Tuesday, August 12, 2014

Ancient Chinese Jade Culture

The Chinese fascination with Jade puzzled me. One of my most intelligent students spoke with glowing conviction of the power of Jade to heal. I listened to her with polite amazement. She wasn't the first of my college-educated students to swear by the medicinal value of jade. Copper bracelets have nothing on jade in China. Serious bio-feedback. It is said in China: Gold is valuable, Jade is precious. In fact, the written Chinese character for jade is similar to the character for imperial power. Go figure.

        "The ancient Chinese dictionary, Xu Shen's Explanation of Words and Phrases published during the Eastern Han Dynasty, defined jade as the "most beautiful stone with five characters"….hardness, subtle color, musical quality, the smooth fracture and transparency. The 5 characters were respectively equal to man's courage, benevolence, wisdom, self-discipline and fidelity.

        "Jade symbolized a man of noble character. Confucian endowed jade with eleven virtues, such as courtesy, wisdom, benevolence, fidelity, sincerity and so on. It is clear that jade had been personified. It was not just a piece of jewelry, but a part of one's being. The ancient Book of Songs noted that "a gentleman would never discard his jade ornaments without any reason, and the way he thought and spoke should be as mild and gentle as jade." Ancient Chinese also thought a man should treat himself as a piece of jade needing to be carved.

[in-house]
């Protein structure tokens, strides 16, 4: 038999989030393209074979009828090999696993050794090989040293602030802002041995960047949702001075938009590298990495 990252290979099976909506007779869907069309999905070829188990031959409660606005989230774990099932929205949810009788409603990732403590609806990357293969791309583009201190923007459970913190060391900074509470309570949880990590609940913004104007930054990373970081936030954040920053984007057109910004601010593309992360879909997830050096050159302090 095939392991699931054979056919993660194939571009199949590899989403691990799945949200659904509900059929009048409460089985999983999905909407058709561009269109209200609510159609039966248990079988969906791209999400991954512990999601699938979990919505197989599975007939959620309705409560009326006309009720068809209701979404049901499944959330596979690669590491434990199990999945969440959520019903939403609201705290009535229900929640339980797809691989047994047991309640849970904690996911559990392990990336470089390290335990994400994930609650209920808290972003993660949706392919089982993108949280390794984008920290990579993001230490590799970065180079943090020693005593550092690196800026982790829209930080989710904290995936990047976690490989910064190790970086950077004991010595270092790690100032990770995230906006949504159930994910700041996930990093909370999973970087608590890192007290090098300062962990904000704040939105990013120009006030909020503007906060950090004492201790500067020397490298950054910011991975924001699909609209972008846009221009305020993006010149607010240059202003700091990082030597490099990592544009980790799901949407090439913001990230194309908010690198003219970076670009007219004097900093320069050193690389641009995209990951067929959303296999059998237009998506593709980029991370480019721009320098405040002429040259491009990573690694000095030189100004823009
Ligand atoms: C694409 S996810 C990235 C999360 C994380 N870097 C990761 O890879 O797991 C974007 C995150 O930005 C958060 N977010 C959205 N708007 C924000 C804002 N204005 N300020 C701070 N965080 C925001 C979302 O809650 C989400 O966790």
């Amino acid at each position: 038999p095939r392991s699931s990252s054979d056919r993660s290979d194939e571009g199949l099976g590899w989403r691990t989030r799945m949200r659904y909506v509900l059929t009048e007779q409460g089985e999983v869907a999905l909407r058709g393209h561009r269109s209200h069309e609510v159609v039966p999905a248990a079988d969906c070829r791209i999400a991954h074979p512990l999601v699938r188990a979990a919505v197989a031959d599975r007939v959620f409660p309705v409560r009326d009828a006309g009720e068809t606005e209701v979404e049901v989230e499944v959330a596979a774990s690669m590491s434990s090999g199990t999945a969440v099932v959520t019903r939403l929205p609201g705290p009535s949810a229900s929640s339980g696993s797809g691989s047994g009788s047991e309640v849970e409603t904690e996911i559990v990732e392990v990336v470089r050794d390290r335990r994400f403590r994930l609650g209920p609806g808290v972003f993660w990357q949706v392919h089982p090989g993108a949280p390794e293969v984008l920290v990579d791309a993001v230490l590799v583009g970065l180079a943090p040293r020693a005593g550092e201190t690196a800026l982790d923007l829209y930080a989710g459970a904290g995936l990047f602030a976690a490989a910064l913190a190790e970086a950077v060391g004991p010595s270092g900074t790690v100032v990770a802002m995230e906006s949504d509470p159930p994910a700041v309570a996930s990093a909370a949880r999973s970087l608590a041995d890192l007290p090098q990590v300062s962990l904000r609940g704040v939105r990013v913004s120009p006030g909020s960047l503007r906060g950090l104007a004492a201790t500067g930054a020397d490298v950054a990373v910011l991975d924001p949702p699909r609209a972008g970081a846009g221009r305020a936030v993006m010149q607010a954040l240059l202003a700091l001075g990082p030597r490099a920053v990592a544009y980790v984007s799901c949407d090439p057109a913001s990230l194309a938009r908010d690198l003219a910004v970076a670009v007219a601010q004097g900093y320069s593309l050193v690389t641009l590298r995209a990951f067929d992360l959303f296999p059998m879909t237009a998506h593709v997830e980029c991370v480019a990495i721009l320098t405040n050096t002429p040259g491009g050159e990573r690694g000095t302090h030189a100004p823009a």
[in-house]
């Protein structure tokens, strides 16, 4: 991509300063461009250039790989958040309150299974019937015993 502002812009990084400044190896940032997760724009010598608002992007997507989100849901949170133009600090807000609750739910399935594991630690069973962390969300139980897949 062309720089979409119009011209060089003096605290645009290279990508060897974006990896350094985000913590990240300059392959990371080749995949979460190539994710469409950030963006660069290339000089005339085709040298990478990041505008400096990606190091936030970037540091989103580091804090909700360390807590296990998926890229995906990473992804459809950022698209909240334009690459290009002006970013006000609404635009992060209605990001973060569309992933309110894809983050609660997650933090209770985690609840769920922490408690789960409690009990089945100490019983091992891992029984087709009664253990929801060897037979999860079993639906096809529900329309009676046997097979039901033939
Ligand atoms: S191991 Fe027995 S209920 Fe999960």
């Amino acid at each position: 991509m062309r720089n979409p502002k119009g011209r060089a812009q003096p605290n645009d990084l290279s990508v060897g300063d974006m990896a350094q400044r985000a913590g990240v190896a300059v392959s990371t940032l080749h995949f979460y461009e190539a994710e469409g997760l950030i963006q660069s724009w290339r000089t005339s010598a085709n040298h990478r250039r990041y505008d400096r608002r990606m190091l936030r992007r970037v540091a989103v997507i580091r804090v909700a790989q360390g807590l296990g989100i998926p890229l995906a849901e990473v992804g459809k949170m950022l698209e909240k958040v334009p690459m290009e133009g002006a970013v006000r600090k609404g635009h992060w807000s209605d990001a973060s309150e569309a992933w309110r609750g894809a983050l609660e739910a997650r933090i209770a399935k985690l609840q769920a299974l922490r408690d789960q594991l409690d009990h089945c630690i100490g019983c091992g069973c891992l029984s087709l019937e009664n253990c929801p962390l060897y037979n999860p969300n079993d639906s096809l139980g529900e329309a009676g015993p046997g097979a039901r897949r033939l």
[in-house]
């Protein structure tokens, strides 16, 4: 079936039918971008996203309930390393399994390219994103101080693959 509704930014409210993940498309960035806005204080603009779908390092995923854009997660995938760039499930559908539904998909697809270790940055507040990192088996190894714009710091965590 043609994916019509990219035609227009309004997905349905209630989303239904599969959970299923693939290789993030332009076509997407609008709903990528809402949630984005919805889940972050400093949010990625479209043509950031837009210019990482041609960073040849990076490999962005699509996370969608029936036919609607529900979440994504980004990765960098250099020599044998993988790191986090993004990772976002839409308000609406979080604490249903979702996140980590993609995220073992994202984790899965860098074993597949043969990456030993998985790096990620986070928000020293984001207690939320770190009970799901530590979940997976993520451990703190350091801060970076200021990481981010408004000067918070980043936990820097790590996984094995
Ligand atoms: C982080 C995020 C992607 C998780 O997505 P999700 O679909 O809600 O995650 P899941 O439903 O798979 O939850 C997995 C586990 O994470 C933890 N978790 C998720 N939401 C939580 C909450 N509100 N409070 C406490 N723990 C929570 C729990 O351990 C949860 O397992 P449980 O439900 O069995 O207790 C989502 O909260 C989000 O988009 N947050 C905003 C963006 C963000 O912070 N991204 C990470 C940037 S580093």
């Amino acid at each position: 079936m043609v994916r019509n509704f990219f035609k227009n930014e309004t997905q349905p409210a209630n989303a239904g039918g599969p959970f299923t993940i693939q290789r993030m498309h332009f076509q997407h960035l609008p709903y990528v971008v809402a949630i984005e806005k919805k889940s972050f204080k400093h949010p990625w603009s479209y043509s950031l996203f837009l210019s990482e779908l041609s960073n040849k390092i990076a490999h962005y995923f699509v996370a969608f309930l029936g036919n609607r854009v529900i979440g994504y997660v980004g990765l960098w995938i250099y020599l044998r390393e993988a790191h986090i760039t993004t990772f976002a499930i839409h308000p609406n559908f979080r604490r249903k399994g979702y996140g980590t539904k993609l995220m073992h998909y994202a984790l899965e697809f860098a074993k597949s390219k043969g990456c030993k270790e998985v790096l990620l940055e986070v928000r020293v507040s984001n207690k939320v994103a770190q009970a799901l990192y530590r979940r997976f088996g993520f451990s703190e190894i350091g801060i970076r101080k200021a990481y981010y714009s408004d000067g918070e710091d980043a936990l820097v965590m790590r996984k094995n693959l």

"The ancient Chinese also believe jade can stave off evil spirits and create safety. According to Taoism, jade collecting the essence of the earth and heaven, could keep one immortal physically. In Zhou Dynasty people began to sew thousands of jade pieces into burial suits for rulers, so that their corpse would not vanish.  The custom developed further in Han Dynasty. The tombs of Prince Jing of Wester Han Dynasty and his wife were excavated and two jade suits were found. People do not make the burial suits any longer; however, still believe its protective powers and buy jade wares.

        "Jade also represents the imperial powers. We can get the idea from the way our ancestors created the character "yu" which means the jade. The character was gotten from the character "wang" meaning 'the king' or 'emperor.' Three horiztonal line of the "wang" implied the earth, the man's world and the heaven, and the vertical lines suggest the man who can understand the three worlds. When people wanted to wear a jade, they would drill hole with it, so the added spot of the "yu" character implied the hole and distinguished difference between the two characters. Jade also had an impact on other Chinese characters. Many emperors also preferred to used jade to make imperial seal. For instance, the imperial seal of the Qin Dynasty, the first feudal society in China, was made of jade.

        "All above, jade is beyond the definition of ornaments for Chinese. That is the reason why jade culture never died away, although China is not the main origin."